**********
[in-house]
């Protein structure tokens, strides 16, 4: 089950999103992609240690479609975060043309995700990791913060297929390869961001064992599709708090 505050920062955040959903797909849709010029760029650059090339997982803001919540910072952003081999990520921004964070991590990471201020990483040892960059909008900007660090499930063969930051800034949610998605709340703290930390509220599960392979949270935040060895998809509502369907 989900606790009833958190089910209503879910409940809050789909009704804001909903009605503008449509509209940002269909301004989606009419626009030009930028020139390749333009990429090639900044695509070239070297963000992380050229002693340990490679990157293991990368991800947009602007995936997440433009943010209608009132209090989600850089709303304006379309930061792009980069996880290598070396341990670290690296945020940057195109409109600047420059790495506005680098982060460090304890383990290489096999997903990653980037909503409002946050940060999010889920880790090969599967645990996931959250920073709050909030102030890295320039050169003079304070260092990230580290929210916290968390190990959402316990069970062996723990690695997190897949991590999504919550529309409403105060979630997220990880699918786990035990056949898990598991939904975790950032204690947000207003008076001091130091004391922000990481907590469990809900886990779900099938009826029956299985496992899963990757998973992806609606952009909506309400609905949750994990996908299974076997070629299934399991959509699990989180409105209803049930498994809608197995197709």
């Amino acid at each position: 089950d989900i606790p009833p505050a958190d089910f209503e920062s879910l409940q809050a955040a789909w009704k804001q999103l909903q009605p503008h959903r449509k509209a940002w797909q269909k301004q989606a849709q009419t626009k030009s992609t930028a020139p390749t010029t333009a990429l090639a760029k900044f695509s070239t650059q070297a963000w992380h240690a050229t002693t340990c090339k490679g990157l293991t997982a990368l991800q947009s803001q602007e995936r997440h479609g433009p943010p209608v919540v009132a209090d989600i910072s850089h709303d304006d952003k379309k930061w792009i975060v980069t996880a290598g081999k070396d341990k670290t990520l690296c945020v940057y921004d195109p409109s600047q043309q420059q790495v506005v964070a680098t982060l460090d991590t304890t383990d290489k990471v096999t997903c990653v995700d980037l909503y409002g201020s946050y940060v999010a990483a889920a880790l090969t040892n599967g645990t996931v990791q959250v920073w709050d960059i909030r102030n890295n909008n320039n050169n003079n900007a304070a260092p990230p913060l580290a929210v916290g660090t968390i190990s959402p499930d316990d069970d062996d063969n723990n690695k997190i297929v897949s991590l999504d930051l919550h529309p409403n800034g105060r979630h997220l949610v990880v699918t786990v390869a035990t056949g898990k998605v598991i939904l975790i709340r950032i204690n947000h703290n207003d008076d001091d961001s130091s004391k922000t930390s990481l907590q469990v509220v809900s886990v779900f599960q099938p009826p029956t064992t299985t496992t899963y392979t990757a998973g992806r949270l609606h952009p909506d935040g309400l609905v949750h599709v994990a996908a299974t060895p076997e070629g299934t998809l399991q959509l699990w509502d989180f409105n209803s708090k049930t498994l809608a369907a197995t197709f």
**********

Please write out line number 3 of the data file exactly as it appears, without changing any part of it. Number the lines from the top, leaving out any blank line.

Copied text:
């Amino acid at each position: 089950d989900i606790p009833p505050a958190d089910f209503e920062s879910l409940q809050a955040a789909w009704k804001q999103l909903q009605p503008h959903r449509k509209a940002w797909q269909k301004q989606a849709q009419t626009k030009s992609t930028a020139p390749t010029t333009a990429l090639a760029k900044f695509s070239t650059q070297a963000w992380h240690a050229t002693t340990c090339k490679g990157l293991t997982a990368l991800q947009s803001q602007e995936r997440h479609g433009p943010p209608v919540v009132a209090d989600i910072s850089h709303d304006d952003k379309k930061w792009i975060v980069t996880a290598g081999k070396d341990k670290t990520l690296c945020v940057y921004d195109p409109s600047q043309q420059q790495v506005v964070a680098t982060l460090d991590t304890t383990d290489k990471v096999t997903c990653v995700d980037l909503y409002g201020s946050y940060v999010a990483a889920a880790l090969t040892n599967g645990t996931v990791q959250v920073w709050d960059i909030r102030n890295n909008n320039n050169n003079n900007a304070a260092p990230p913060l580290a929210v916290g660090t968390i190990s959402p499930d316990d069970d062996d063969n723990n690695k997190i297929v897949s991590l999504d930051l919550h529309p409403n800034g105060r979630h997220l949610v990880v699918t786990v390869a035990t056949g898990k998605v598991i939904l975790i709340r950032i204690n947000h703290n207003d008076d001091d961001s130091s004391k922000t930390s990481l907590q469990v509220v809900s886990v779900f599960q099938p009826p029956t064992t299985t496992t899963y392979t990757a998973g992806r949270l609606h952009p909506d935040g309400l609905v949750h599709v994990a996908a299974t060895p076997e070629g299934t998809l399991q959509l699990w509502d989180f409105n209803s708090k049930t498994l809608a369907a197995t197709f």